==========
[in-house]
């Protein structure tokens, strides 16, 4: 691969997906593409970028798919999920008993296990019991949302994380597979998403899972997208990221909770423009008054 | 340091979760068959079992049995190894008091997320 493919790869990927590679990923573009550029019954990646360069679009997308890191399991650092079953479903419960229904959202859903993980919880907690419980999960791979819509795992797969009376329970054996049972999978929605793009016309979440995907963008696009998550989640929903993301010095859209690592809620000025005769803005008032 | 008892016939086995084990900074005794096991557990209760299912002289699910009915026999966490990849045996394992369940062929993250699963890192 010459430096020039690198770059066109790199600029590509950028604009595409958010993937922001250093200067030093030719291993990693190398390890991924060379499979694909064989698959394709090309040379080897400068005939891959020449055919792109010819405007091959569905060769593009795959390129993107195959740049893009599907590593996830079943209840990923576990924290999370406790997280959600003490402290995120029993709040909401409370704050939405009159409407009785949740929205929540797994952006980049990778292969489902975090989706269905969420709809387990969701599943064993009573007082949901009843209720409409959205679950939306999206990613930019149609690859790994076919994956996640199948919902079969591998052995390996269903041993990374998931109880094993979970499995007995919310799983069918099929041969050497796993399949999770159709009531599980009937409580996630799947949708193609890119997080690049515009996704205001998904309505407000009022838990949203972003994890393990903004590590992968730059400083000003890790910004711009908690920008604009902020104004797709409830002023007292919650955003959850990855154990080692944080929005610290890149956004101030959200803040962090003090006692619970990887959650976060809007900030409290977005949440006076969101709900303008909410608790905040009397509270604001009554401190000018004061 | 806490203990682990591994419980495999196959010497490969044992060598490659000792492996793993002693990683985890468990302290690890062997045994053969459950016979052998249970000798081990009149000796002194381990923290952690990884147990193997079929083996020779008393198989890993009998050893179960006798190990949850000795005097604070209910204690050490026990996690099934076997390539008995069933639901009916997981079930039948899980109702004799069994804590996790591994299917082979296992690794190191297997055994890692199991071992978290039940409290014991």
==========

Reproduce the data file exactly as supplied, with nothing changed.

[in-house]
């Protein structure tokens, strides 16, 4: 691969997906593409970028798919999920008993296990019991949302994380597979998403899972997208990221909770423009008054 | 340091979760068959079992049995190894008091997320 493919790869990927590679990923573009550029019954990646360069679009997308890191399991650092079953479903419960229904959202859903993980919880907690419980999960791979819509795992797969009376329970054996049972999978929605793009016309979440995907963008696009998550989640929903993301010095859209690592809620000025005769803005008032 | 008892016939086995084990900074005794096991557990209760299912002289699910009915026999966490990849045996394992369940062929993250699963890192 010459430096020039690198770059066109790199600029590509950028604009595409958010993937922001250093200067030093030719291993990693190398390890991924060379499979694909064989698959394709090309040379080897400068005939891959020449055919792109010819405007091959569905060769593009795959390129993107195959740049893009599907590593996830079943209840990923576990924290999370406790997280959600003490402290995120029993709040909401409370704050939405009159409407009785949740929205929540797994952006980049990778292969489902975090989706269905969420709809387990969701599943064993009573007082949901009843209720409409959205679950939306999206990613930019149609690859790994076919994956996640199948919902079969591998052995390996269903041993990374998931109880094993979970499995007995919310799983069918099929041969050497796993399949999770159709009531599980009937409580996630799947949708193609890119997080690049515009996704205001998904309505407000009022838990949203972003994890393990903004590590992968730059400083000003890790910004711009908690920008604009902020104004797709409830002023007292919650955003959850990855154990080692944080929005610290890149956004101030959200803040962090003090006692619970990887959650976060809007900030409290977005949440006076969101709900303008909410608790905040009397509270604001009554401190000018004061 | 806490203990682990591994419980495999196959010497490969044992060598490659000792492996793993002693990683985890468990302290690890062997045994053969459950016979052998249970000798081990009149000796002194381990923290952690990884147990193997079929083996020779008393198989890993009998050893179960006798190990949850000795005097604070209910204690050490026990996690099934076997390539008995069933639901009916997981079930039948899980109702004799069994804590996790591994299917082979296992690794190191297997055994890692199991071992978290039940409290014991």